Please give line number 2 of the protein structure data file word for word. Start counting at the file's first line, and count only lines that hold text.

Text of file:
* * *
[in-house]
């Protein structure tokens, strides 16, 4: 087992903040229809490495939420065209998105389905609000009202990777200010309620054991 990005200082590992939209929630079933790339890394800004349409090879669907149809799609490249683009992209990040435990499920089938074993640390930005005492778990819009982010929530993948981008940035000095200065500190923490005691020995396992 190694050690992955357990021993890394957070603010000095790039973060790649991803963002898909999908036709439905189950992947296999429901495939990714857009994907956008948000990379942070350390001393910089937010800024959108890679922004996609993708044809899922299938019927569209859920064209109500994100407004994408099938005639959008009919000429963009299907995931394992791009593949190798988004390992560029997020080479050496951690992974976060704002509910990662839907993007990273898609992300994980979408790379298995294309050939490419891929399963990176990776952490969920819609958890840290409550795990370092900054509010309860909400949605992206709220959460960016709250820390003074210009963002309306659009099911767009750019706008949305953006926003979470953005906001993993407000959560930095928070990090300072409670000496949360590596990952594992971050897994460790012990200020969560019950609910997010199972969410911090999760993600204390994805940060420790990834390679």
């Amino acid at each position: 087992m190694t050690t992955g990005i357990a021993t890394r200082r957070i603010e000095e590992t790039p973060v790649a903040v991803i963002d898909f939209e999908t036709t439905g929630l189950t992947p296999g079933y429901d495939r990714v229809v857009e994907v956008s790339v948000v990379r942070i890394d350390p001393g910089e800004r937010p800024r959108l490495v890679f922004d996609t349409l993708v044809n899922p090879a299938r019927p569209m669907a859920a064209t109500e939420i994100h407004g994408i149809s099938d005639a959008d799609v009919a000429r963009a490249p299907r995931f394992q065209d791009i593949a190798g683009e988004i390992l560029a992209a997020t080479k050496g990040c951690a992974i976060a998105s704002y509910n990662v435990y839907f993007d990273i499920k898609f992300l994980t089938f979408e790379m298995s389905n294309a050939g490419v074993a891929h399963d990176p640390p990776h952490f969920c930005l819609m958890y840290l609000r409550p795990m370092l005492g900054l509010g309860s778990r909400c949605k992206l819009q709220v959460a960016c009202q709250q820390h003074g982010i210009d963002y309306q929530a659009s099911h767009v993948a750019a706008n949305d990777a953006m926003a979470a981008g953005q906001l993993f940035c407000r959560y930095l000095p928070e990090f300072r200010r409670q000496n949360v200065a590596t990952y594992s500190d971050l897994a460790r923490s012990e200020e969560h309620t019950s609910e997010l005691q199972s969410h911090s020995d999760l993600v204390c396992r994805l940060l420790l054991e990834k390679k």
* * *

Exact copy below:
């Protein structure tokens, strides 16, 4: 087992903040229809490495939420065209998105389905609000009202990777200010309620054991 990005200082590992939209929630079933790339890394800004349409090879669907149809799609490249683009992209990040435990499920089938074993640390930005005492778990819009982010929530993948981008940035000095200065500190923490005691020995396992 190694050690992955357990021993890394957070603010000095790039973060790649991803963002898909999908036709439905189950992947296999429901495939990714857009994907956008948000990379942070350390001393910089937010800024959108890679922004996609993708044809899922299938019927569209859920064209109500994100407004994408099938005639959008009919000429963009299907995931394992791009593949190798988004390992560029997020080479050496951690992974976060704002509910990662839907993007990273898609992300994980979408790379298995294309050939490419891929399963990176990776952490969920819609958890840290409550795990370092900054509010309860909400949605992206709220959460960016709250820390003074210009963002309306659009099911767009750019706008949305953006926003979470953005906001993993407000959560930095928070990090300072409670000496949360590596990952594992971050897994460790012990200020969560019950609910997010199972969410911090999760993600204390994805940060420790990834390679």